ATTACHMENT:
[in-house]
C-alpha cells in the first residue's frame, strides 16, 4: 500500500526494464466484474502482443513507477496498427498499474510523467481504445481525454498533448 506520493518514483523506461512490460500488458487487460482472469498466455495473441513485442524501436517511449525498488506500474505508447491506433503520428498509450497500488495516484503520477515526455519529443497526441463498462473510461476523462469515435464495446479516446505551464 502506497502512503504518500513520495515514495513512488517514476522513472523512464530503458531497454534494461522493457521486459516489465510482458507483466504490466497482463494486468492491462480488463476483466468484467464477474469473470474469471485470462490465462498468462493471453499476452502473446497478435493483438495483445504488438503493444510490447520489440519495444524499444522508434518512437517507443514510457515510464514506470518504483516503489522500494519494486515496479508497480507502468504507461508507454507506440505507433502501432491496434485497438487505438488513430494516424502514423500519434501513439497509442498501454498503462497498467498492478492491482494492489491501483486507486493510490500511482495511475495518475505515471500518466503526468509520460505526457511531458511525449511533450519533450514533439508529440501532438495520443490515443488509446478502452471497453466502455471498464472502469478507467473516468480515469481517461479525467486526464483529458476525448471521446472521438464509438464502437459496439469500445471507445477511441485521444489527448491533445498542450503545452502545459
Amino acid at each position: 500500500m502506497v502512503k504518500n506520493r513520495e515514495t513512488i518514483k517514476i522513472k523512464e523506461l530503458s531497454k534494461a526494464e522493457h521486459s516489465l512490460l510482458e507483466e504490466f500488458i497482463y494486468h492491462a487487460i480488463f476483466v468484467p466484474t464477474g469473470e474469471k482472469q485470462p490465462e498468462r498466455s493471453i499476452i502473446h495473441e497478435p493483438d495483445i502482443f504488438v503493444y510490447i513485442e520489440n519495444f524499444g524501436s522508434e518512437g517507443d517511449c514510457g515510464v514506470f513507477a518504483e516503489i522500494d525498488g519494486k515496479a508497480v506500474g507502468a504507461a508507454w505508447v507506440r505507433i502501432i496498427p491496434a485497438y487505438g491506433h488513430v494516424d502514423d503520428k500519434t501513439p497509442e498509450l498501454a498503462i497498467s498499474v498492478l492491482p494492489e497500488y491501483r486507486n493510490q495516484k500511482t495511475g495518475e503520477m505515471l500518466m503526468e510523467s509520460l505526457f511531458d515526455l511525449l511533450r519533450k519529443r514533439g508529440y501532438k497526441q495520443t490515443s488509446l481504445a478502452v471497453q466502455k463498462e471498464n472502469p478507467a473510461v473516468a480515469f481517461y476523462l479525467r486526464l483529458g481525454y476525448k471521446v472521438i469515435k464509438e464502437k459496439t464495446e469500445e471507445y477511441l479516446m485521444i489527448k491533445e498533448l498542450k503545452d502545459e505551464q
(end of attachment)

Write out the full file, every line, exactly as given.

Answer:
[in-house]
C-alpha cells in the first residue's frame, strides 16, 4: 500500500526494464466484474502482443513507477496498427498499474510523467481504445481525454498533448 506520493518514483523506461512490460500488458487487460482472469498466455495473441513485442524501436517511449525498488506500474505508447491506433503520428498509450497500488495516484503520477515526455519529443497526441463498462473510461476523462469515435464495446479516446505551464 502506497502512503504518500513520495515514495513512488517514476522513472523512464530503458531497454534494461522493457521486459516489465510482458507483466504490466497482463494486468492491462480488463476483466468484467464477474469473470474469471485470462490465462498468462493471453499476452502473446497478435493483438495483445504488438503493444510490447520489440519495444524499444522508434518512437517507443514510457515510464514506470518504483516503489522500494519494486515496479508497480507502468504507461508507454507506440505507433502501432491496434485497438487505438488513430494516424502514423500519434501513439497509442498501454498503462497498467498492478492491482494492489491501483486507486493510490500511482495511475495518475505515471500518466503526468509520460505526457511531458511525449511533450519533450514533439508529440501532438495520443490515443488509446478502452471497453466502455471498464472502469478507467473516468480515469481517461479525467486526464483529458476525448471521446472521438464509438464502437459496439469500445471507445477511441485521444489527448491533445498542450503545452502545459
Amino acid at each position: 500500500m502506497v502512503k504518500n506520493r513520495e515514495t513512488i518514483k517514476i522513472k523512464e523506461l530503458s531497454k534494461a526494464e522493457h521486459s516489465l512490460l510482458e507483466e504490466f500488458i497482463y494486468h492491462a487487460i480488463f476483466v468484467p466484474t464477474g469473470e474469471k482472469q485470462p490465462e498468462r498466455s493471453i499476452i502473446h495473441e497478435p493483438d495483445i502482443f504488438v503493444y510490447i513485442e520489440n519495444f524499444g524501436s522508434e518512437g517507443d517511449c514510457g515510464v514506470f513507477a518504483e516503489i522500494d525498488g519494486k515496479a508497480v506500474g507502468a504507461a508507454w505508447v507506440r505507433i502501432i496498427p491496434a485497438y487505438g491506433h488513430v494516424d502514423d503520428k500519434t501513439p497509442e498509450l498501454a498503462i497498467s498499474v498492478l492491482p494492489e497500488y491501483r486507486n493510490q495516484k500511482t495511475g495518475e503520477m505515471l500518466m503526468e510523467s509520460l505526457f511531458d515526455l511525449l511533450r519533450k519529443r514533439g508529440y501532438k497526441q495520443t490515443s488509446l481504445a478502452v471497453q466502455k463498462e471498464n472502469p478507467a473510461v473516468a480515469f481517461y476523462l479525467r486526464l483529458g481525454y476525448k471521446v472521438i469515435k464509438e464502437k459496439t464495446e469500445e471507445y477511441l479516446m485521444i489527448k491533445e498533448l498542450k503545452d502545459e505551464q